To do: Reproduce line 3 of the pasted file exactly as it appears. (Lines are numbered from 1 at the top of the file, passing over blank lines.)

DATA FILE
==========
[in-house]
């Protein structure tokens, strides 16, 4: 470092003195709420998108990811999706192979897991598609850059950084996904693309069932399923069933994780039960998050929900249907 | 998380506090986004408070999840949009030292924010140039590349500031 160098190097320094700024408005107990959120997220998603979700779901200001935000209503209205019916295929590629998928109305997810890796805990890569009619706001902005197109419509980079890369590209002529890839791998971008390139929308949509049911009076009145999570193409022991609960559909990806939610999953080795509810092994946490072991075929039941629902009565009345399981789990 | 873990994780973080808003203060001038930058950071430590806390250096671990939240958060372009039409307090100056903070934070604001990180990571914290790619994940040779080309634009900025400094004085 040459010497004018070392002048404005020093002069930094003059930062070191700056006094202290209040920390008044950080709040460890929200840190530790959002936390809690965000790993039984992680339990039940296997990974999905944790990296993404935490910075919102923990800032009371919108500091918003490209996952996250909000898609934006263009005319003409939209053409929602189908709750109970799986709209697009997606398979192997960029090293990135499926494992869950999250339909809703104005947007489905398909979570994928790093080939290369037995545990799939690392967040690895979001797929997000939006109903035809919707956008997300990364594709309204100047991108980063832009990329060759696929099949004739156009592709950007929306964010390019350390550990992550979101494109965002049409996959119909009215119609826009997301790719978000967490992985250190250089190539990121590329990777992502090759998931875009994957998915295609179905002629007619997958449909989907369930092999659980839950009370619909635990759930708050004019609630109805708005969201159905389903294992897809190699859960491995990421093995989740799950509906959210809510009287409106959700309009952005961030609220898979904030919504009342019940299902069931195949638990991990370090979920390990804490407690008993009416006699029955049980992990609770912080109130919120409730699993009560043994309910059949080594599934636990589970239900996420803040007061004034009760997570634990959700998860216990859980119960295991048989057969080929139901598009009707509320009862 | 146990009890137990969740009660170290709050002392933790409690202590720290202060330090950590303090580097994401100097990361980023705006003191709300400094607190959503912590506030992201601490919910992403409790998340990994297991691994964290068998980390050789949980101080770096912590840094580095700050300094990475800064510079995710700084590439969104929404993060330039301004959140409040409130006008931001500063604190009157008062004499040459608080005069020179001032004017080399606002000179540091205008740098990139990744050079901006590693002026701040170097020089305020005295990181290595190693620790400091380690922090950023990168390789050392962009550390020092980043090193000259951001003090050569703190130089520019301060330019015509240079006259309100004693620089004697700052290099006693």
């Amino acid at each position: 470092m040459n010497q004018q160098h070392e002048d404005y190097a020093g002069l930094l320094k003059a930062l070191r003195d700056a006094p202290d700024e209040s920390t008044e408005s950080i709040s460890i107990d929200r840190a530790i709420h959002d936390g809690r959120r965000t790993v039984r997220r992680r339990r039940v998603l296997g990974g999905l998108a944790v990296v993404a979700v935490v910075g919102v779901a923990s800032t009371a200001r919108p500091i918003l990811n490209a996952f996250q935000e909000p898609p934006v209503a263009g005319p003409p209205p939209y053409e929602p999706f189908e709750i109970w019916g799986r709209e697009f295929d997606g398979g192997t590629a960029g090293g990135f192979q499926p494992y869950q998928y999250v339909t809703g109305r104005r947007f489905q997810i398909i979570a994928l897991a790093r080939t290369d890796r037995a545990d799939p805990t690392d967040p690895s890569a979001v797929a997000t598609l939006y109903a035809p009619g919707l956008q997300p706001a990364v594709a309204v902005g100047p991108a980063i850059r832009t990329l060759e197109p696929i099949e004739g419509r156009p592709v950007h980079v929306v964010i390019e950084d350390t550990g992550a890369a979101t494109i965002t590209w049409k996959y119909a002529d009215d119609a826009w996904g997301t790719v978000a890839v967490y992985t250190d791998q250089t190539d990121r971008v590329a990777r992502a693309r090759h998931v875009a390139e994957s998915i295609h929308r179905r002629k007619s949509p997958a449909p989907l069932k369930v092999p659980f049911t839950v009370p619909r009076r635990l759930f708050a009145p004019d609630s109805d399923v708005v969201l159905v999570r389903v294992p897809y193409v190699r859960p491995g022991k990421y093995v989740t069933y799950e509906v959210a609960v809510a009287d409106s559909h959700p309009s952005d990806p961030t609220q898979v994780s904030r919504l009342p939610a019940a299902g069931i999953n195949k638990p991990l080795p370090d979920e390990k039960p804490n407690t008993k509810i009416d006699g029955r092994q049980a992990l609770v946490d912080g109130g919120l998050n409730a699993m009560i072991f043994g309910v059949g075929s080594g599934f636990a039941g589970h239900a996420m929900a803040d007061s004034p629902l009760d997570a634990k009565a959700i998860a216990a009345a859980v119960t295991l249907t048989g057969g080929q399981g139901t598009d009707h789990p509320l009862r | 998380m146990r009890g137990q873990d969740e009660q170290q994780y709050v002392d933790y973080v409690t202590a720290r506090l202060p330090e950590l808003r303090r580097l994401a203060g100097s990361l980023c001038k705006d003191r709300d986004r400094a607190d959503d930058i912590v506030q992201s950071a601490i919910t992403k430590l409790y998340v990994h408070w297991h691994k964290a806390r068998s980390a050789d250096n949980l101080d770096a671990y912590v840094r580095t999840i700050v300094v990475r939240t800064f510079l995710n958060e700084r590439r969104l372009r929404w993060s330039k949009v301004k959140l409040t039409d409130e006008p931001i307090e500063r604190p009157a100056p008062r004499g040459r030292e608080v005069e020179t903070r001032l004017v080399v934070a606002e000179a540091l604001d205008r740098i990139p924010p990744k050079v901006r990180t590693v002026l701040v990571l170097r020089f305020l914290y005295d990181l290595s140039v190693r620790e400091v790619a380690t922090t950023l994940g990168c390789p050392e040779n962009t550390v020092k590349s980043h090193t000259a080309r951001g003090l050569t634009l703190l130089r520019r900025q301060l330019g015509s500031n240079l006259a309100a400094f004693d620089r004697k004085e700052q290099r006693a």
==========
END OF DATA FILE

């Amino acid at each position: 470092m040459n010497q004018q160098h070392e002048d404005y190097a020093g002069l930094l320094k003059a930062l070191r003195d700056a006094p202290d700024e209040s920390t008044e408005s950080i709040s460890i107990d929200r840190a530790i709420h959002d936390g809690r959120r965000t790993v039984r997220r992680r339990r039940v998603l296997g990974g999905l998108a944790v990296v993404a979700v935490v910075g919102v779901a923990s800032t009371a200001r919108p500091i918003l990811n490209a996952f996250q935000e909000p898609p934006v209503a263009g005319p003409p209205p939209y053409e929602p999706f189908e709750i109970w019916g799986r709209e697009f295929d997606g398979g192997t590629a960029g090293g990135f192979q499926p494992y869950q998928y999250v339909t809703g109305r104005r947007f489905q997810i398909i979570a994928l897991a790093r080939t290369d890796r037995a545990d799939p805990t690392d967040p690895s890569a979001v797929a997000t598609l939006y109903a035809p009619g919707l956008q997300p706001a990364v594709a309204v902005g100047p991108a980063i850059r832009t990329l060759e197109p696929i099949e004739g419509r156009p592709v950007h980079v929306v964010i390019e950084d350390t550990g992550a890369a979101t494109i965002t590209w049409k996959y119909a002529d009215d119609a826009w996904g997301t790719v978000a890839v967490y992985t250190d791998q250089t190539d990121r971008v590329a990777r992502a693309r090759h998931v875009a390139e994957s998915i295609h929308r179905r002629k007619s949509p997958a449909p989907l069932k369930v092999p659980f049911t839950v009370p619909r009076r635990l759930f708050a009145p004019d609630s109805d399923v708005v969201l159905v999570r389903v294992p897809y193409v190699r859960p491995g022991k990421y093995v989740t069933y799950e509906v959210a609960v809510a009287d409106s559909h959700p309009s952005d990806p961030t609220q898979v994780s904030r919504l009342p939610a019940a299902g069931i999953n195949k638990p991990l080795p370090d979920e390990k039960p804490n407690t008993k509810i009416d006699g029955r092994q049980a992990l609770v946490d912080g109130g919120l998050n409730a699993m009560i072991f043994g309910v059949g075929s080594g599934f636990a039941g589970h239900a996420m929900a803040d007061s004034p629902l009760d997570a634990k009565a959700i998860a216990a009345a859980v119960t295991l249907t048989g057969g080929q399981g139901t598009d009707h789990p509320l009862r | 998380m146990r009890g137990q873990d969740e009660q170290q994780y709050v002392d933790y973080v409690t202590a720290r506090l202060p330090e950590l808003r303090r580097l994401a203060g100097s990361l980023c001038k705006d003191r709300d986004r400094a607190d959503d930058i912590v506030q992201s950071a601490i919910t992403k430590l409790y998340v990994h408070w297991h691994k964290a806390r068998s980390a050789d250096n949980l101080d770096a671990y912590v840094r580095t999840i700050v300094v990475r939240t800064f510079l995710n958060e700084r590439r969104l372009r929404w993060s330039k949009v301004k959140l409040t039409d409130e006008p931001i307090e500063r604190p009157a100056p008062r004499g040459r030292e608080v005069e020179t903070r001032l004017v080399v934070a606002e000179a540091l604001d205008r740098i990139p924010p990744k050079v901006r990180t590693v002026l701040v990571l170097r020089f305020l914290y005295d990181l290595s140039v190693r620790e400091v790619a380690t922090t950023l994940g990168c390789p050392e040779n962009t550390v020092k590349s980043h090193t000259a080309r951001g003090l050569t634009l703190l130089r520019r900025q301060l330019g015509s500031n240079l006259a309100a400094f004693d620089r004697k004085e700052q290099r006693a």